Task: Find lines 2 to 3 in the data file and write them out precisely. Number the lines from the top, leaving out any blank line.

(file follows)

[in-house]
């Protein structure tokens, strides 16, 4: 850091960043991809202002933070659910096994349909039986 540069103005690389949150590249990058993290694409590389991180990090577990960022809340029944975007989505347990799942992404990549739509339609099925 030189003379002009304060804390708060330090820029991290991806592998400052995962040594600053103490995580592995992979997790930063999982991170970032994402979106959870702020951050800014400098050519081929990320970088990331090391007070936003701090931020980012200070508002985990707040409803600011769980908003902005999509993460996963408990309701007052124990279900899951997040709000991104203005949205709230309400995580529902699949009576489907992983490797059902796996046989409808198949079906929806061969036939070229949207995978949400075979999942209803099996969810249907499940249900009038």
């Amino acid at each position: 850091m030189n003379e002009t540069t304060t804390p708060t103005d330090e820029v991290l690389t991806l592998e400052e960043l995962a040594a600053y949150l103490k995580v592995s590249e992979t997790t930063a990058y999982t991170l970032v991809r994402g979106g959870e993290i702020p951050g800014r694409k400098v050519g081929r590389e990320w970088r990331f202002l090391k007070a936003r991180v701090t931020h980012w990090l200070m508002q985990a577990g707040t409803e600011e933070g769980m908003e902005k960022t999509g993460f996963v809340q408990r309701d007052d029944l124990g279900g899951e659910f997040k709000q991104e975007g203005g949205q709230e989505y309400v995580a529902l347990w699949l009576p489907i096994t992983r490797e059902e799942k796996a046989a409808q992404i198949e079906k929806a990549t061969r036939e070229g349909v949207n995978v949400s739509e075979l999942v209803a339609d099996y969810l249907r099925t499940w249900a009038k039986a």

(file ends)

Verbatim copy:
């Protein structure tokens, strides 16, 4: 850091960043991809202002933070659910096994349909039986 540069103005690389949150590249990058993290694409590389991180990090577990960022809340029944975007989505347990799942992404990549739509339609099925 030189003379002009304060804390708060330090820029991290991806592998400052995962040594600053103490995580592995992979997790930063999982991170970032994402979106959870702020951050800014400098050519081929990320970088990331090391007070936003701090931020980012200070508002985990707040409803600011769980908003902005999509993460996963408990309701007052124990279900899951997040709000991104203005949205709230309400995580529902699949009576489907992983490797059902796996046989409808198949079906929806061969036939070229949207995978949400075979999942209803099996969810249907499940249900009038």
């Amino acid at each position: 850091m030189n003379e002009t540069t304060t804390p708060t103005d330090e820029v991290l690389t991806l592998e400052e960043l995962a040594a600053y949150l103490k995580v592995s590249e992979t997790t930063a990058y999982t991170l970032v991809r994402g979106g959870e993290i702020p951050g800014r694409k400098v050519g081929r590389e990320w970088r990331f202002l090391k007070a936003r991180v701090t931020h980012w990090l200070m508002q985990a577990g707040t409803e600011e933070g769980m908003e902005k960022t999509g993460f996963v809340q408990r309701d007052d029944l124990g279900g899951e659910f997040k709000q991104e975007g203005g949205q709230e989505y309400v995580a529902l347990w699949l009576p489907i096994t992983r490797e059902e799942k796996a046989a409808q992404i198949e079906k929806a990549t061969r036939e070229g349909v949207n995978v949400s739509e075979l999942v209803a339609d099996y969810l249907r099925t499940w249900a009038k039986a």